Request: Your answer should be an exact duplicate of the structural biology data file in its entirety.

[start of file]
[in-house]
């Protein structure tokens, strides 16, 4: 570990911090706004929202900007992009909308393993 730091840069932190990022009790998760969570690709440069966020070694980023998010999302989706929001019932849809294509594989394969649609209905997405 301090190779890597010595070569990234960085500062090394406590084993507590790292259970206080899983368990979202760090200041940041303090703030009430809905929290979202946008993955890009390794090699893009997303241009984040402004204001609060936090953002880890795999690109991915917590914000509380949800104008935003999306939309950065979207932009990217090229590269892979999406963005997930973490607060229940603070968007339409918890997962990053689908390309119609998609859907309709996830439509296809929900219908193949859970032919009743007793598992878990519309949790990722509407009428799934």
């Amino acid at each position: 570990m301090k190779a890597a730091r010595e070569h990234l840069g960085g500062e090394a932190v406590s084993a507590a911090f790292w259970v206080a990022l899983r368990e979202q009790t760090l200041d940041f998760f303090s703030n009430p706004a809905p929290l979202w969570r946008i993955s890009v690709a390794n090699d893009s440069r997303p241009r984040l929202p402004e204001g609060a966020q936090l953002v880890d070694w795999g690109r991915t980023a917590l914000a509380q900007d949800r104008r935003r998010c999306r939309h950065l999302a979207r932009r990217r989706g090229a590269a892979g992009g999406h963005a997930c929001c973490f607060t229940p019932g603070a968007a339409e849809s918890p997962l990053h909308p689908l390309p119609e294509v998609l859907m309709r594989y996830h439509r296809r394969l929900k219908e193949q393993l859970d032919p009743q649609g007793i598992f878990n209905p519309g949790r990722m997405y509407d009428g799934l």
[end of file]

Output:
[in-house]
């Protein structure tokens, strides 16, 4: 570990911090706004929202900007992009909308393993 730091840069932190990022009790998760969570690709440069966020070694980023998010999302989706929001019932849809294509594989394969649609209905997405 301090190779890597010595070569990234960085500062090394406590084993507590790292259970206080899983368990979202760090200041940041303090703030009430809905929290979202946008993955890009390794090699893009997303241009984040402004204001609060936090953002880890795999690109991915917590914000509380949800104008935003999306939309950065979207932009990217090229590269892979999406963005997930973490607060229940603070968007339409918890997962990053689908390309119609998609859907309709996830439509296809929900219908193949859970032919009743007793598992878990519309949790990722509407009428799934």
């Amino acid at each position: 570990m301090k190779a890597a730091r010595e070569h990234l840069g960085g500062e090394a932190v406590s084993a507590a911090f790292w259970v206080a990022l899983r368990e979202q009790t760090l200041d940041f998760f303090s703030n009430p706004a809905p929290l979202w969570r946008i993955s890009v690709a390794n090699d893009s440069r997303p241009r984040l929202p402004e204001g609060a966020q936090l953002v880890d070694w795999g690109r991915t980023a917590l914000a509380q900007d949800r104008r935003r998010c999306r939309h950065l999302a979207r932009r990217r989706g090229a590269a892979g992009g999406h963005a997930c929001c973490f607060t229940p019932g603070a968007a339409e849809s918890p997962l990053h909308p689908l390309p119609e294509v998609l859907m309709r594989y996830h439509r296809r394969l929900k219908e193949q393993l859970d032919p009743q649609g007793i598992f878990n209905p519309g949790r990722m997405y509407d009428g799934l």